President Donald Trump’s descent into vulgarity during a high-stakes immigration meeting has brought attention to an often overlooked group in the national conversation: the over 300,000 immigrants from Haiti, El Salvador, Nicaragua and potentially Honduras who could be forced to leave the U.S. in 2019.
The president’s remarks — he reportedly said “Why do we need more Haitians? Take them out” and “Why are we having all these people from shithole countries come here?” — were in reference to immigrants living and working legally in the United States under Temporary Protected Status and to making changes to the visa lottery system.
The more than over 300,000 immigrants whose TPS will expire in 2019 have been largely under the radar compared to the 800,000 young immigrants known as Dreamers brought to the U.S. illegally by their parents. An Obama-era executive action known as DACA that allowed Dreamers to be protected from deportation expires in March, and is at the forefront of immigration discussions in Washington.
Several Miami lawmakers, including Republican Reps. Carlos Curbelo and Ileana Ros-Lehtinen, along with Democratic Rep. Frederica Wilson, have offered legislative solutions that would provide a path to permanent residency for some or all TPS recipients. South Florida is home to the nation’s largest concentration of Haitians along with a sizable number of Salvadorans, Hondurans and Nicaraguans.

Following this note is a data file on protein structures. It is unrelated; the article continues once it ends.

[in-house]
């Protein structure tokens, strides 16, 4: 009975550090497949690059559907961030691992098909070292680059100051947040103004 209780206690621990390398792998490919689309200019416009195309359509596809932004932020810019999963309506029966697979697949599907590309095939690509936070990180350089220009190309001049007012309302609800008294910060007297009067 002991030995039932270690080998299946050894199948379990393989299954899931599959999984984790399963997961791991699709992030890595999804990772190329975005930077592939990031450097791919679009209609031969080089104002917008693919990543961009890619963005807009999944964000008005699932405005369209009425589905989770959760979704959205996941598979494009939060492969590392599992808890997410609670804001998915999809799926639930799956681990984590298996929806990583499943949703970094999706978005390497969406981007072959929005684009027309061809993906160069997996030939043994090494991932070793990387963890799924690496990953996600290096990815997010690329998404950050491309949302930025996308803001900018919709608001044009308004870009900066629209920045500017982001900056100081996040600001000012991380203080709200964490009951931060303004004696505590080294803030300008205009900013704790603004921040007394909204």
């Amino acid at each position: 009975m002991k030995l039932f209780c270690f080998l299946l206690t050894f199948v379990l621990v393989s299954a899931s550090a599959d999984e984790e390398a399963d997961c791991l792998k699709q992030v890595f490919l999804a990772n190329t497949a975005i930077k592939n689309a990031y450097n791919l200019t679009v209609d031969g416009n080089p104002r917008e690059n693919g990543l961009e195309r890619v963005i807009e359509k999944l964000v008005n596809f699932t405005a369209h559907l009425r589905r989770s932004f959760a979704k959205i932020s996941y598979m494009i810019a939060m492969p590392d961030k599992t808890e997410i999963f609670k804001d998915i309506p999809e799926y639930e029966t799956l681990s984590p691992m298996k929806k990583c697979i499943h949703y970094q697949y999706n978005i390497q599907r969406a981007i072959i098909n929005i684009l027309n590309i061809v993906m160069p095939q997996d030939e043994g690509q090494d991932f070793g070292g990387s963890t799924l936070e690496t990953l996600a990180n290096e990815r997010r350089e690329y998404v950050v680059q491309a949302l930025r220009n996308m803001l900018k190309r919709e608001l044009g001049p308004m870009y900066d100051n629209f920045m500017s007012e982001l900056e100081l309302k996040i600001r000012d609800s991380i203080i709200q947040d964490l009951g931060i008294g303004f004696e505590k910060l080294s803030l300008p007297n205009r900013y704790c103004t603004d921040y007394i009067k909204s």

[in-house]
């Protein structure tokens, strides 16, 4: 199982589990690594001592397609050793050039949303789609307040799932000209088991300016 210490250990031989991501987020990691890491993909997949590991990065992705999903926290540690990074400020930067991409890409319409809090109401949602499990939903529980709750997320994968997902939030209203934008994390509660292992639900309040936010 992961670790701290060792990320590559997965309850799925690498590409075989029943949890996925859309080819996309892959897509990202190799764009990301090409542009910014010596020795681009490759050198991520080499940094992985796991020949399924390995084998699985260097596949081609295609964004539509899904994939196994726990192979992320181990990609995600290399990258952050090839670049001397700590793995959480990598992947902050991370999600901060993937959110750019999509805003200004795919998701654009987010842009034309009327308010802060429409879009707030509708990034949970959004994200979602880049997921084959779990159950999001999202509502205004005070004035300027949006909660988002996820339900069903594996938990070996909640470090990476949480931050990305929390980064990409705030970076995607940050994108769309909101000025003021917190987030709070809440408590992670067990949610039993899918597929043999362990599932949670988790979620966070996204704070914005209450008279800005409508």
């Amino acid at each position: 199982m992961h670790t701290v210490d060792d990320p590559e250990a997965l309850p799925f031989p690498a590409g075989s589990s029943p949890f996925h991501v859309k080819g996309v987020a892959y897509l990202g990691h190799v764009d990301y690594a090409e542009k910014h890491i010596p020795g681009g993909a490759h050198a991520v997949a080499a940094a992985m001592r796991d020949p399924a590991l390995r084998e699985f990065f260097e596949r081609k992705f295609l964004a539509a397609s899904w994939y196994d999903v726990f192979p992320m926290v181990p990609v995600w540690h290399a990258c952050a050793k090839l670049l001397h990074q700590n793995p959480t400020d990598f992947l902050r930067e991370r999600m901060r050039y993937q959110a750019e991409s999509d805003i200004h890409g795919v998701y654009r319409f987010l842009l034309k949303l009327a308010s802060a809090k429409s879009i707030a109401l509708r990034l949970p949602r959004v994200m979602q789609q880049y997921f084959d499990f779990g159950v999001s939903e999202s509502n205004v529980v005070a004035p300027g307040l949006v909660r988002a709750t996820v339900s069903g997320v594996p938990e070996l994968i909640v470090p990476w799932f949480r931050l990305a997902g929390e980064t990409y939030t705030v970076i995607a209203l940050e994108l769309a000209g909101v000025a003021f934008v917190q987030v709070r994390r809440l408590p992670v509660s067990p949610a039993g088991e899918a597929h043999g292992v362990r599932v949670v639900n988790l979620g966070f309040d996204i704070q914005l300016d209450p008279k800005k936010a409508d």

“This is obviously tragic and very disheartening and disappointing in every way but I’m generally an optimist and when anything like this happens there’s also opportunity,” Curbelo said. “Now, many more Americans are aware of these immigrants who are in our country legally, who work here, pay taxes here and have been here in some cases more than two decades. All of a sudden they are extremely relevant in discussions regarding an immigration compromise, where before the conversation was almost exclusively about Dreamers and border security.”
Until now, most of the lawmakers pushing for letting TPS beneficiaries stay represent large urban areas like Miami and New York City, and many of them are Democrats outside Miami. Curbelo’s office also said his bill that addresses Dreamers, called the Raising America’s Children Act, has gotten significantly more attention than his bill to help TPS beneficiaries from Haiti, Nicaragua, El Salvador and Honduras, called the ESPERER Act.
Curbelo said Trump’s vulgar comments will raise awareness outside Miami, and his spokesperson said “several Republicans have approached Carlos about it. They want to learn more.”
“We’ve added TPS beneficiaries as candidates for inclusion in a deal and that’s good news,” Curbelo said.
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